CIA interrogation of terrorism suspects involved sexual threats and waterboarding - US Senate report

(Photo: Reuters)

A US Senate report due to be released on Tuesday will claim that interrogation techniques used by the CIA went beyond what was authorised.

The CIA used sexual threats, waterboarding and other harsh methods to interrogate terrorism suspects and all were ineffective at eliciting critical information, according to the report.

The report on government-sanctioned interrogation at sites around the world for questioning captured al Qaeda and other militants prompted the United States to warn its facilities abroad to shore up security in case of violent reactions.

Sources familiar with the document said it includes graphic details about techniques the Central Intelligence Agency used in the years after the September 11, 2001, attacks on the United States.

The sources said tactics meant to force detainees to divulge information on terrorist plots and cells went beyond the techniques authorised by White House, CIA and lawyers working for President George W Bush's Justice Department.

Cases in which CIA interrogators threatened one or more detainees with mock executions, a practise never authorized by Bush administration lawyers, are documented in the report, the sources said.

It concludes that harsh interrogations did not produce a single critical intelligence nugget that could not have been obtained by non-coercive means. Former CIA and government leaders, including former US vice president Dick Cheney, dispute that conclusion.

The report describes how al Qaeda operative Abdel Rahman al Nashiri, suspected mastermind of the 2000 bombing of the USS Cole, was threatened with a buzzing power drill, the sources said. The drill was never actually used on him.

It documents how at least one detainee was sexually threatened with a broomstick, the sources said.

It was unclear whether the report would lead to further attempts to hold those involved accountable. The legal statute of limitations has passed for many of the actions.

White House spokesman Josh Earnest said on Monday that President Barack Obama supported making the document public "so that people around the world and people here at home understand exactly what transpired."

The executive director of the American Civil Liberties Union, Anthony Romero, said in an opinion piece in The New York Times that Obama should issue formal pardons to senior officials and others to make clear that these actions were crimes and help ensure that "the American government never tortures again."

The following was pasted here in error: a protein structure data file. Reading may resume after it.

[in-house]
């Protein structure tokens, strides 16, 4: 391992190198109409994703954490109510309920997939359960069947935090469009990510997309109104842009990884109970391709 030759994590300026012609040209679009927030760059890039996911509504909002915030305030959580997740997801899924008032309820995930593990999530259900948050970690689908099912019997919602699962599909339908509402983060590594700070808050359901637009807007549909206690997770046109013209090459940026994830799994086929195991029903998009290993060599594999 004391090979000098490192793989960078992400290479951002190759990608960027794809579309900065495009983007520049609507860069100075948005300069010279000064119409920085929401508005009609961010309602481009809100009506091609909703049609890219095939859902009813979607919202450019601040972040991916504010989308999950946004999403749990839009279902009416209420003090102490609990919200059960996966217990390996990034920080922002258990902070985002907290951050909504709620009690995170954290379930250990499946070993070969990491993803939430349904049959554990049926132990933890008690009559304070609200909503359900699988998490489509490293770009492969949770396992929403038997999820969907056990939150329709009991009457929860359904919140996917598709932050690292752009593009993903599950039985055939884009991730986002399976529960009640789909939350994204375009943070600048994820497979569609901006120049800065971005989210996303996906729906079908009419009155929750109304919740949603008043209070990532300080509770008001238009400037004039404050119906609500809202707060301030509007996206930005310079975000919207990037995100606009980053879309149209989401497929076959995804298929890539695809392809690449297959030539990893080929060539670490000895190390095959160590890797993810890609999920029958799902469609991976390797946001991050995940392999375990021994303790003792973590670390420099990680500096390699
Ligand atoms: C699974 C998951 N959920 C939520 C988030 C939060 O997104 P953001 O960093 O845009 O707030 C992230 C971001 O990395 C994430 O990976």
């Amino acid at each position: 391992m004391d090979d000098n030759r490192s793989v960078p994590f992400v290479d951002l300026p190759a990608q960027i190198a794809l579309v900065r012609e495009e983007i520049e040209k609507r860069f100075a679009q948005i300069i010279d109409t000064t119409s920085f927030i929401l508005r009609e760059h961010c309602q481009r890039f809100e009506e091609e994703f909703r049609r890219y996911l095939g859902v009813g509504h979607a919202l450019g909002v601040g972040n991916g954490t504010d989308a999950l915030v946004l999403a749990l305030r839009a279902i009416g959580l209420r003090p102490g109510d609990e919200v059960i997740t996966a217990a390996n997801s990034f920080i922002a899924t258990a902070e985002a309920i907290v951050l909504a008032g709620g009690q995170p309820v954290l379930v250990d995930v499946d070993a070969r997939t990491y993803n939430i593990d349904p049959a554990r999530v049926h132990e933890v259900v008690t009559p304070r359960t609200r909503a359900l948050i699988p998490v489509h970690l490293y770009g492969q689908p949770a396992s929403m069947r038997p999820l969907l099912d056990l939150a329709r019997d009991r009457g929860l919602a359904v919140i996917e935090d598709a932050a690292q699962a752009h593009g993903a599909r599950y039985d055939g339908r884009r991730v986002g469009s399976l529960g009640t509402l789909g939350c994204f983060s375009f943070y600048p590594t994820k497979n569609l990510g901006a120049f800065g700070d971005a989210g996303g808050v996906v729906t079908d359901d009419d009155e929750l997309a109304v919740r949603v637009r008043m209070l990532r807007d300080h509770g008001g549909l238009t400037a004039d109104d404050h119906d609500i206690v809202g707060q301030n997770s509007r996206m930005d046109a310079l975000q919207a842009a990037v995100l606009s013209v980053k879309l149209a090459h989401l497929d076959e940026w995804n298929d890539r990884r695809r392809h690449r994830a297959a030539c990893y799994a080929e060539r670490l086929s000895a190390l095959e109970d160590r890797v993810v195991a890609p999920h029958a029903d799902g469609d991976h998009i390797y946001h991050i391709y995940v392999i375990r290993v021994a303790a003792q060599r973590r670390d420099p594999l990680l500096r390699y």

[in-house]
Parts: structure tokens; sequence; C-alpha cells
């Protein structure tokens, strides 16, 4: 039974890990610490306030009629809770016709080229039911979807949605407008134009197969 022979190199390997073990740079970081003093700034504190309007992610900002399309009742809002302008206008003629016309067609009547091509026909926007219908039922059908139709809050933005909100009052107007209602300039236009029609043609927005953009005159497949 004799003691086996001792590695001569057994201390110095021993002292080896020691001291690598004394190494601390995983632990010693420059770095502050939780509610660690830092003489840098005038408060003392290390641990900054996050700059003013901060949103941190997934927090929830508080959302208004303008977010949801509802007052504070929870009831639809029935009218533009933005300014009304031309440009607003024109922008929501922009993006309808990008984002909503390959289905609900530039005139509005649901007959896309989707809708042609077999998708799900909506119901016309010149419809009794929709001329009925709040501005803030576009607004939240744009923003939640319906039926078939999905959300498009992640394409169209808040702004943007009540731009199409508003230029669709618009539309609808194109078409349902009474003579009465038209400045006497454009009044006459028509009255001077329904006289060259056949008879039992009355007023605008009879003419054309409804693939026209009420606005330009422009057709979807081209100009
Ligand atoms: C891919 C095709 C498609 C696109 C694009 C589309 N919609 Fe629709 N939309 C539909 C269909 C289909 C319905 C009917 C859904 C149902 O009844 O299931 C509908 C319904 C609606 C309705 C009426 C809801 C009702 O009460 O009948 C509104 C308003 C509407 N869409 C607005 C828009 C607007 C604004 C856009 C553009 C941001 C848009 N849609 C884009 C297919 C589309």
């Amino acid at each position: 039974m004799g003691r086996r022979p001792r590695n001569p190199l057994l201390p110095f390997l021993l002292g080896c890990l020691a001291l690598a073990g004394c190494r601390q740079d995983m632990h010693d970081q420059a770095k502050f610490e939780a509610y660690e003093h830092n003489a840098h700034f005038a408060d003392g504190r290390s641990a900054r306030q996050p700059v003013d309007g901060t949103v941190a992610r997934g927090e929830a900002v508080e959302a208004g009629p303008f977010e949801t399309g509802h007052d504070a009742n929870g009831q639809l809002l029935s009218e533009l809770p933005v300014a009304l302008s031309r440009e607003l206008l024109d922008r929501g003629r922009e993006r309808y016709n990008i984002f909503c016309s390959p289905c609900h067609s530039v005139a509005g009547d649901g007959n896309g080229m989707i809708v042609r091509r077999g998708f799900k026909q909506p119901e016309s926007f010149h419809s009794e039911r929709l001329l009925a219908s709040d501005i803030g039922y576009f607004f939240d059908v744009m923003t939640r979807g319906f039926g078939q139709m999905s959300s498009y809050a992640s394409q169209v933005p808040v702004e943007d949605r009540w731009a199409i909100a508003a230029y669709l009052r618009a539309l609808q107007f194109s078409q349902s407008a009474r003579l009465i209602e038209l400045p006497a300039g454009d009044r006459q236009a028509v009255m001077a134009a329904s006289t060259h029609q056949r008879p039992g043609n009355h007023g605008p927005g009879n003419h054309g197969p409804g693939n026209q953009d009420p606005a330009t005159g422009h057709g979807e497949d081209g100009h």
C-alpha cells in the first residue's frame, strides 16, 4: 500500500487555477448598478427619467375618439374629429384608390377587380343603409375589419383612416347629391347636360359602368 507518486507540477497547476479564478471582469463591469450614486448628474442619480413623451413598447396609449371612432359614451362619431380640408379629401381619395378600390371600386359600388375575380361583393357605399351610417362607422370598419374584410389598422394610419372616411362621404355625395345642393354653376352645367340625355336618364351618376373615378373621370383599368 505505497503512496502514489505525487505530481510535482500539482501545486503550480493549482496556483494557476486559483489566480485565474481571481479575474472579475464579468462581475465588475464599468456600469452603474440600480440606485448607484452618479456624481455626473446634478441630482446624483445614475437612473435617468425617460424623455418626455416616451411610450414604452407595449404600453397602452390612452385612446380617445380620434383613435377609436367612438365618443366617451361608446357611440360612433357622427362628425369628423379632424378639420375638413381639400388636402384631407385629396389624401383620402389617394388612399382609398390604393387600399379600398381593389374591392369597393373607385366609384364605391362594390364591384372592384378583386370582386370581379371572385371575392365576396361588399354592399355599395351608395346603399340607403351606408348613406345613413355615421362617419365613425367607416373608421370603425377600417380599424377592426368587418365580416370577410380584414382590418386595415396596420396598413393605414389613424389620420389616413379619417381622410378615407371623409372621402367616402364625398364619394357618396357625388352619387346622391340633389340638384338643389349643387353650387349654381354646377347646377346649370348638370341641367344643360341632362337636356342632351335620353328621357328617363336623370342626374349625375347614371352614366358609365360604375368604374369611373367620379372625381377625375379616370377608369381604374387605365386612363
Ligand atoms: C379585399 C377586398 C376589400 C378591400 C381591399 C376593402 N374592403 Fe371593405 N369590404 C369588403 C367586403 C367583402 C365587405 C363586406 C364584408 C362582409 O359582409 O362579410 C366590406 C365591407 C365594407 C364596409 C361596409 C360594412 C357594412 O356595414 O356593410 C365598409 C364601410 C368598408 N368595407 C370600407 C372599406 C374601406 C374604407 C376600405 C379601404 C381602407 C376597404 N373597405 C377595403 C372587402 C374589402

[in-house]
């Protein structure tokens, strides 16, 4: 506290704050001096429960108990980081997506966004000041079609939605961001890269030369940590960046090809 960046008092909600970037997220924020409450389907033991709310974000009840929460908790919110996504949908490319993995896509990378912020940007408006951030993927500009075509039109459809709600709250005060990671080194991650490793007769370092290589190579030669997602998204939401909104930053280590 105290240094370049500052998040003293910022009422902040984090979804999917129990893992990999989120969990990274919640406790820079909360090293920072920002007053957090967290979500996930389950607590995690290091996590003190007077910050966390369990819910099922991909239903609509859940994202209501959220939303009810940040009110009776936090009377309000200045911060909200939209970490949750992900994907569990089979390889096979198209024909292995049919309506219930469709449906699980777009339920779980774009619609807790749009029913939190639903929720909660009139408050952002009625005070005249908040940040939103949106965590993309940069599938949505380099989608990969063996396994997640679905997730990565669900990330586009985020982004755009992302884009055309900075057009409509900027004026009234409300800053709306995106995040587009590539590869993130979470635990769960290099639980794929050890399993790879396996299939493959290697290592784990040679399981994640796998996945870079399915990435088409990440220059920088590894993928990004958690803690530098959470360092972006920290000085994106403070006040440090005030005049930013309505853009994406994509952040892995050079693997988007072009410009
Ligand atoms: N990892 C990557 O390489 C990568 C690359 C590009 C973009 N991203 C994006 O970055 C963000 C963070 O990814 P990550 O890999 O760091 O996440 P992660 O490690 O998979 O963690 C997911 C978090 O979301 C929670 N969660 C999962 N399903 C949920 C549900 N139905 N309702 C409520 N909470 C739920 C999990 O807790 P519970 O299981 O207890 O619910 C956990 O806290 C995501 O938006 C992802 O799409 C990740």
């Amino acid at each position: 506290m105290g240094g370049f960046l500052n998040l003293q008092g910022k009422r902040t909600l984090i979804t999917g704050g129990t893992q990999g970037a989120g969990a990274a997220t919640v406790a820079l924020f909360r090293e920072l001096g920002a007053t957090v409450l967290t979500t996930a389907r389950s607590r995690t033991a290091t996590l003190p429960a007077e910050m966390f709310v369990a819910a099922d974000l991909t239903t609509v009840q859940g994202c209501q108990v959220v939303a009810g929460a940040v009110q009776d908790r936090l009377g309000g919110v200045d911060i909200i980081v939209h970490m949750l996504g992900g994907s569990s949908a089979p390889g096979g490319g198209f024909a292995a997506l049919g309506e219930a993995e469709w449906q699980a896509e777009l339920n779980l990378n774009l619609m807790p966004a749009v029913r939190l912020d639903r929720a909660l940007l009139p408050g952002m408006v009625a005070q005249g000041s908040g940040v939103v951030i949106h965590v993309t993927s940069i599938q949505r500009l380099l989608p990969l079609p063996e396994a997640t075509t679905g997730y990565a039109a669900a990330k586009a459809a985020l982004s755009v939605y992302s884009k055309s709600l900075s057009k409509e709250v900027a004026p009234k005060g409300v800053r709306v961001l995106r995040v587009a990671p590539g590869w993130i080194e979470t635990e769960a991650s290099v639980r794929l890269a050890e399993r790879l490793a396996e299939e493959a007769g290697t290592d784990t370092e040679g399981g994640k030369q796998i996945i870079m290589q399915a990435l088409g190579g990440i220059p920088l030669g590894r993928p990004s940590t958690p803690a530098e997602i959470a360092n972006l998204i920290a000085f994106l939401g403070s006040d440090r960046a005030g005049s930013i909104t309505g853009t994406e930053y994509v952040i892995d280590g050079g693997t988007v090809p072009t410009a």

Preparing for a worldwide outcry from the publication of the graphic details, the White House and US intelligence officials said on Monday they had beefed up security of US facilities worldwide.

The report, which took years to produce, charts the history of the CIA's "Rendition, Detention and Interrogation" programme, which President Bush authorised after the September 11 attacks.

Bush ended many aspects of the programme before leaving office, and Obama swiftly banned "enhanced interrogation techniques," which critics say are torture, after his 2009 inauguration.

Two Republican lawmakers issued a statement calling the release of the report "reckless and irresponsible". Democratic Senator Dianne Feinstein, who chairs the Intelligence Committee, is due to make the report public in a Senate floor speech.

"We are concerned that this release could endanger the lives of Americans overseas, jeopardise US relations with foreign partners, potentially incite violence, create political problems for our allies, and be used as a recruitment tool for our enemies," senators Marco Rubio and Jim Risch said.

Senator Angus King, an independent, told CNN releasing the report was important because it could persuade a future president not to use these techniques.

"We did things that we tried Japanese soldiers for war crimes for after World War Two. This is not America. This is not who we are. What was done has diminished our stature and inflamed terrorists around the world."

"Did we torture people? Yes. Did it work. No," King said.

The 500-plus page report that the Intelligence Committee has prepared for release, a summary of a much more detailed, 6,000-page narrative which will remain secret, includes a 200-page narrative of the interrogation programme's history and 20 case studies of the interrogations of specific detainees.

Intelligence Committee Democrats were expected to post the report on the panel's website on Tuesday, along with lengthy critiques of it by committee Republicans and the CIA.

Photo: Reuters